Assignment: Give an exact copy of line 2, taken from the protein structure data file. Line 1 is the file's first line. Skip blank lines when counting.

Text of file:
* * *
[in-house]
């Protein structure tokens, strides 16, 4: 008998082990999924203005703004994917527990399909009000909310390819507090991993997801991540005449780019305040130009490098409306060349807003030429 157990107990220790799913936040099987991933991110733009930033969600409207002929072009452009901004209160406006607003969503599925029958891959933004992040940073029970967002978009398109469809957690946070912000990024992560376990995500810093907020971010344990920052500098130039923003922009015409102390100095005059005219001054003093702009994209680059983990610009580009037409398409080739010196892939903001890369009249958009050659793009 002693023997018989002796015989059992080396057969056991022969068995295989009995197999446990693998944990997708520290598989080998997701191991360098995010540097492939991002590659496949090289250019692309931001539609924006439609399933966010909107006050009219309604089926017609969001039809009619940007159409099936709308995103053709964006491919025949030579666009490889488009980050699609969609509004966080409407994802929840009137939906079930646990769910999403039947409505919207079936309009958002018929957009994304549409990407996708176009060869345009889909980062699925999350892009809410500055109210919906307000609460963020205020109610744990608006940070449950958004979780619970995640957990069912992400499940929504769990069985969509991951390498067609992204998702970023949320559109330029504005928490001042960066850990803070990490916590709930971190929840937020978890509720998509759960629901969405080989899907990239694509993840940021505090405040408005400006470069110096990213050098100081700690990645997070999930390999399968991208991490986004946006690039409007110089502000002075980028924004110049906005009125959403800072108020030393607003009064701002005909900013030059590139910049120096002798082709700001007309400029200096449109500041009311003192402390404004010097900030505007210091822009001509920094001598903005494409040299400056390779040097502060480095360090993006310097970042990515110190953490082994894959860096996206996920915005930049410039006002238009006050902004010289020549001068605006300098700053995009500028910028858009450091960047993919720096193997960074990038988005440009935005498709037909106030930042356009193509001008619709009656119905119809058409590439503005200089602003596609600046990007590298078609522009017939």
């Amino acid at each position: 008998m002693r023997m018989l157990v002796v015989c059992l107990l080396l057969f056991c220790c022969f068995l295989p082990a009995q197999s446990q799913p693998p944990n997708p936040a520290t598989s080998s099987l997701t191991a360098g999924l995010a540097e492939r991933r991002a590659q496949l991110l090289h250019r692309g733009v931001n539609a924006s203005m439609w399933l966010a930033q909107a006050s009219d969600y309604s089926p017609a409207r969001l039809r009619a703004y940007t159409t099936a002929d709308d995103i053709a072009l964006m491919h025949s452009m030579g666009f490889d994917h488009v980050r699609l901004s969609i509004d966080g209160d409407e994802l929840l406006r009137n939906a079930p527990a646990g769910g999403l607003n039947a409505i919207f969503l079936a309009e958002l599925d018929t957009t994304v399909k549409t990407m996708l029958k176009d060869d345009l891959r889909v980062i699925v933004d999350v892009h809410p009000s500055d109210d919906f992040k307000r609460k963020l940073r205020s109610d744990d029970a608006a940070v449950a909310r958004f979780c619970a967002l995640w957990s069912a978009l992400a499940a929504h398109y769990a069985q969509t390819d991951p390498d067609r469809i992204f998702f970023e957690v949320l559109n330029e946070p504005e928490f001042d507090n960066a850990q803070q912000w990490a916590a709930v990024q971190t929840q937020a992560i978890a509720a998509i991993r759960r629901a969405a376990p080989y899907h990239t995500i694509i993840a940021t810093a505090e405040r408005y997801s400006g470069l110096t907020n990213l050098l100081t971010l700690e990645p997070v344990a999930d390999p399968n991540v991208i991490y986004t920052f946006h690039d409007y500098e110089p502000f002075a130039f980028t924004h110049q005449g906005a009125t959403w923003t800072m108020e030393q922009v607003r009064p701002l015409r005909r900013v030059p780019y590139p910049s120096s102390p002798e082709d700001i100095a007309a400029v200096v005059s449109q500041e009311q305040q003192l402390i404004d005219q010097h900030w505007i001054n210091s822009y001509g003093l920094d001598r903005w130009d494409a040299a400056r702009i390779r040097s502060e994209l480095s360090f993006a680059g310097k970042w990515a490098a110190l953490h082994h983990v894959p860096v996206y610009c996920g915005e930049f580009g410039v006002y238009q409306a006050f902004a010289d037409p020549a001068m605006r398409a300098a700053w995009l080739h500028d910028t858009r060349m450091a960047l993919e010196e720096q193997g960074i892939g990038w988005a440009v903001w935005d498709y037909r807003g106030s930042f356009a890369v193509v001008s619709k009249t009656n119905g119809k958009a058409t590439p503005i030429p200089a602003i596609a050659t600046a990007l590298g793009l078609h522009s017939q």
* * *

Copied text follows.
């Protein structure tokens, strides 16, 4: 008998082990999924203005703004994917527990399909009000909310390819507090991993997801991540005449780019305040130009490098409306060349807003030429 157990107990220790799913936040099987991933991110733009930033969600409207002929072009452009901004209160406006607003969503599925029958891959933004992040940073029970967002978009398109469809957690946070912000990024992560376990995500810093907020971010344990920052500098130039923003922009015409102390100095005059005219001054003093702009994209680059983990610009580009037409398409080739010196892939903001890369009249958009050659793009 002693023997018989002796015989059992080396057969056991022969068995295989009995197999446990693998944990997708520290598989080998997701191991360098995010540097492939991002590659496949090289250019692309931001539609924006439609399933966010909107006050009219309604089926017609969001039809009619940007159409099936709308995103053709964006491919025949030579666009490889488009980050699609969609509004966080409407994802929840009137939906079930646990769910999403039947409505919207079936309009958002018929957009994304549409990407996708176009060869345009889909980062699925999350892009809410500055109210919906307000609460963020205020109610744990608006940070449950958004979780619970995640957990069912992400499940929504769990069985969509991951390498067609992204998702970023949320559109330029504005928490001042960066850990803070990490916590709930971190929840937020978890509720998509759960629901969405080989899907990239694509993840940021505090405040408005400006470069110096990213050098100081700690990645997070999930390999399968991208991490986004946006690039409007110089502000002075980028924004110049906005009125959403800072108020030393607003009064701002005909900013030059590139910049120096002798082709700001007309400029200096449109500041009311003192402390404004010097900030505007210091822009001509920094001598903005494409040299400056390779040097502060480095360090993006310097970042990515110190953490082994894959860096996206996920915005930049410039006002238009006050902004010289020549001068605006300098700053995009500028910028858009450091960047993919720096193997960074990038988005440009935005498709037909106030930042356009193509001008619709009656119905119809058409590439503005200089602003596609600046990007590298078609522009017939």